- Jan 16, 2012
Technically correct although there is only a 75g difference between the 40-150 + 2x vs 100-400.Thought Process:
Getting the 2x converter is the cheapest option and keeps my bag light.
I find the image quality, even at 400 @ f/6.3 to be great. I only wish Panasonic had a better reputation re repair costs / policies for the lens. Some people complain about the lens not fitting well or the zoom ring being too tight. Mine has been fine. The zoom ring is stiffer than my other zooms but it's not an issue for me. I love my 100-400 but I would recommend that you try it before buying.The 100-400mm is very well priced on the 2nd hand market. I do worry about the IQ of this lens but people seem to really like it.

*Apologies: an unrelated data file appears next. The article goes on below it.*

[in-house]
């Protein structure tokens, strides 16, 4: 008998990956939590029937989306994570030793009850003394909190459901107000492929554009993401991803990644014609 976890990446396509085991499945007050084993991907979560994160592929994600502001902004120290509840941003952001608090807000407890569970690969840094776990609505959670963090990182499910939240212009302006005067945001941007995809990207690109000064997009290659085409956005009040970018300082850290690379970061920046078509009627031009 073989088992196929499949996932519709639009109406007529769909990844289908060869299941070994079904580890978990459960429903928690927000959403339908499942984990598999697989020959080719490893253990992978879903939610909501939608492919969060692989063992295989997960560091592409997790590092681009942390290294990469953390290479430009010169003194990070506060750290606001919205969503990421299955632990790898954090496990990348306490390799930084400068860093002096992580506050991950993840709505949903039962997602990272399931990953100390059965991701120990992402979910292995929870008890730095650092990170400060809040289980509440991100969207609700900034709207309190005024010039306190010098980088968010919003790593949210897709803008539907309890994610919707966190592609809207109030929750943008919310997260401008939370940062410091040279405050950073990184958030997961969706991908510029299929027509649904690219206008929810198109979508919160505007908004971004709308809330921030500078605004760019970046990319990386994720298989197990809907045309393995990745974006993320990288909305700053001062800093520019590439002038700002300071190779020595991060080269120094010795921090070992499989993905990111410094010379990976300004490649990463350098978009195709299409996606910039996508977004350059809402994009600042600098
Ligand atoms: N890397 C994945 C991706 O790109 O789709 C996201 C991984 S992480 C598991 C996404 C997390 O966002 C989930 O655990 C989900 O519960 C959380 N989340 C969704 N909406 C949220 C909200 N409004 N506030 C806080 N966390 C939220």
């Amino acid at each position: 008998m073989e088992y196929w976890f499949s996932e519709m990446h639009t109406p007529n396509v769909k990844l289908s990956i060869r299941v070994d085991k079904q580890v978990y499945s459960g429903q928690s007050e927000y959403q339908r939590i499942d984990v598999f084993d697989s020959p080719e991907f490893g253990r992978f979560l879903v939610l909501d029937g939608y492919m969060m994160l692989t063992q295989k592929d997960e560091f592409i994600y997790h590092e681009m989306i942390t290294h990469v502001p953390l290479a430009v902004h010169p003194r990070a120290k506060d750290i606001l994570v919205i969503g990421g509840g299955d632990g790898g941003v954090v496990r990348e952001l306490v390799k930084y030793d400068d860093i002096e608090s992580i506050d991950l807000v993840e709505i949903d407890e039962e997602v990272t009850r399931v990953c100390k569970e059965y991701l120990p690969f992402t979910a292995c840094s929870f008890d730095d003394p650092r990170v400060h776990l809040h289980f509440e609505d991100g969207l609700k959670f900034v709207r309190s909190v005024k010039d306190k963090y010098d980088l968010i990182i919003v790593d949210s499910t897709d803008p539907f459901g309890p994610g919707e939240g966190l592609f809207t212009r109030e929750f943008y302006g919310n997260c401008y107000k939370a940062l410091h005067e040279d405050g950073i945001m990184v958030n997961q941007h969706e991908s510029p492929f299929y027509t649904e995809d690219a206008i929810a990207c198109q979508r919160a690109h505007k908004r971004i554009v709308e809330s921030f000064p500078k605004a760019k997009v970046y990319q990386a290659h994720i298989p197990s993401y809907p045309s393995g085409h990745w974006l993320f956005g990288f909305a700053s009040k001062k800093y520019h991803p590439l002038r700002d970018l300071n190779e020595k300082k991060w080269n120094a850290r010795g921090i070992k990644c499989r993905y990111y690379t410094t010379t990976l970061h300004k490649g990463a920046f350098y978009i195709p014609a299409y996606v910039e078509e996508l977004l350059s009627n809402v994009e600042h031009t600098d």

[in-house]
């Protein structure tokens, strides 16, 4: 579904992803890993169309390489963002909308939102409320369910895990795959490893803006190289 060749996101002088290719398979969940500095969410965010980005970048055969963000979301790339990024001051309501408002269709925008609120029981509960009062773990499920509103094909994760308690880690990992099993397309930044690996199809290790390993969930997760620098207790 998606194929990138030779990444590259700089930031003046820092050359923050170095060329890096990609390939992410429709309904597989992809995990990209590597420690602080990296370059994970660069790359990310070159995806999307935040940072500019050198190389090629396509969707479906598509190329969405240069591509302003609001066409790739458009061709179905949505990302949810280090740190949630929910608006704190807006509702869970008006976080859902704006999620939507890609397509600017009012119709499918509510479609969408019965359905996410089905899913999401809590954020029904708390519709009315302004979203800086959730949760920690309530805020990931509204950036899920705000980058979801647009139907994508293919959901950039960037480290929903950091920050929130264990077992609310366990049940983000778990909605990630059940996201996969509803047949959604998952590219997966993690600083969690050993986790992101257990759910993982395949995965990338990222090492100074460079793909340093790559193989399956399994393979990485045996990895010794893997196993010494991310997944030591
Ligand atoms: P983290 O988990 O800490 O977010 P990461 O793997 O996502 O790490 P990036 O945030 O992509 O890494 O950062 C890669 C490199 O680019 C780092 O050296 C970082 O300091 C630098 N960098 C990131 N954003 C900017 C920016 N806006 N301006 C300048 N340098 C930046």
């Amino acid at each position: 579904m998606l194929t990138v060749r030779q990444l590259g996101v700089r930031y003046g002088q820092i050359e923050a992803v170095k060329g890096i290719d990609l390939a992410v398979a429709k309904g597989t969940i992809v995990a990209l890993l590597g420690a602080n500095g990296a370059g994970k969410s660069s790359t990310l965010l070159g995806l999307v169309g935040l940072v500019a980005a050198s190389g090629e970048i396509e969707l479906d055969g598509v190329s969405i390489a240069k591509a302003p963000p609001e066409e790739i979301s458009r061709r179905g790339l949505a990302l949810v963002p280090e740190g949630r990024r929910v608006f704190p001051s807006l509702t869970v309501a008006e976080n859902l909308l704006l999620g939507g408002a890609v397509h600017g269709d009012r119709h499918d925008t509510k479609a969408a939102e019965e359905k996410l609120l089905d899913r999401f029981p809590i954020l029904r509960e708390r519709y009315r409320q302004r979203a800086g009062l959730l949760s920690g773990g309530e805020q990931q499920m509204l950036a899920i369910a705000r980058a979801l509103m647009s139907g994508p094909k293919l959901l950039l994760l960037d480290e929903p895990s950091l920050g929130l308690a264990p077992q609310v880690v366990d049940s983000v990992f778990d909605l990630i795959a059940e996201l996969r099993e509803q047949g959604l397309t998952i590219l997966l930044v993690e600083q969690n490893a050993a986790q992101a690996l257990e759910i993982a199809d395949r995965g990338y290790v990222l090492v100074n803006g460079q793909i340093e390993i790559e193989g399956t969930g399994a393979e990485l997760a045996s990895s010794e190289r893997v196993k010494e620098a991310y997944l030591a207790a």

From what I've seen, it's not listed as a PRO series lens so I don't think it would be in the same league as the lenses you're currently looking at.There is also a 100-400 coming out from Olympus. Be interesting to see what the prices are of these lenses and how they compare to Panasonic.
I wanted a travel lens to photograph wildlife (including small birds). I already had a 35-100/2.8. So for me, the 100-400 made the most sense. It's relatively close in size/weight to the 40-150/2.8 but has much longer reach. I'm forced to use a higher ISO, though. Also, the majority of my shots of animals in poor light are usually when they're perched on a branch so I rely on stabilization to let me bring my ISO down whenever possible. The lens isn't a slam dunk because it requires obvious compromised just like all of the lenses you're looking at; for me, its particular compromises were the easiest to live with.Thanks in advance for your thoughts and insight - I'm sure (hoping) that others have gone through a similar thought process.